Sales Funnel Transition

Once you enter the marketplace, your CRM will capture customers’ engagement as they progress through your sales funnel. At this point, your CRM now functions in familiar territory. CRM systems are designed to manage customer activity as they journey from initial contact to post-purchase engagement. While there are many sales funnel variations, I suggest you start with these four – Awareness, Consideration, Decision, and Post Purchase. At this point, the information at each stage becomes increasingly more detailed. Here are some suggestions as to what information to capture at each stage. 

Awareness. When does your target customer know you are offering a solution to their problem? Understanding this starting point can be challenging to identify how this can happen. Are your customers actively searching for a solution? What precipitated the search? Where do they look for an answer? Who do they speak with to learn about possible solutions? You will want to consider possible answers to these questions to determine the best ways to get your offer in front of your customer at the right time.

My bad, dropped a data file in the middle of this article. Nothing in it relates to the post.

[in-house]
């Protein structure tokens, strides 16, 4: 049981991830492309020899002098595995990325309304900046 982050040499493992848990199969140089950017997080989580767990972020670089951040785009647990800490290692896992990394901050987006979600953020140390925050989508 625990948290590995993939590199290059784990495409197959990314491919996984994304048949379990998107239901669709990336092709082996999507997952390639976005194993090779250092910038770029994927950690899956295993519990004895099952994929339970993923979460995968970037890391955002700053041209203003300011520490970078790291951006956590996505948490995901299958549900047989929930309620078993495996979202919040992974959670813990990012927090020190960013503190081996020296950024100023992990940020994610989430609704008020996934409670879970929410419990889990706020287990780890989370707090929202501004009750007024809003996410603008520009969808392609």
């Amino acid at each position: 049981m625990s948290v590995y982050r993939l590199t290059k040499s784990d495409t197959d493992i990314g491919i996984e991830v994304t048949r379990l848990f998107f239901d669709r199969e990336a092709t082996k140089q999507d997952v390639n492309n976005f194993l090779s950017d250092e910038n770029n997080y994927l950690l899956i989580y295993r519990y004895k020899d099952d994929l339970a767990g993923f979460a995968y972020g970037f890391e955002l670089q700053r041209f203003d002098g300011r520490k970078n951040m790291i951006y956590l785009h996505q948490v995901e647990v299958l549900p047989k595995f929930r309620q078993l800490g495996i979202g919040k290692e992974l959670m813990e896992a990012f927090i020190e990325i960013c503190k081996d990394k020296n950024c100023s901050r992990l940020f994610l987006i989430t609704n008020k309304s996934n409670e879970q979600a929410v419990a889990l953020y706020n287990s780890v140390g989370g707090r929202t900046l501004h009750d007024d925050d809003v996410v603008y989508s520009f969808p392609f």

Consideration. Once interested, your target customers will look for additional information to help them decide whether your solution is correct. At this sales cycle stage, you want to provide information demonstrating how your product will solve their problem. An in-depth understanding of the customer’s pain points is helpful. You want to show that you understand what they are going through and possess what they need to improve their current situation.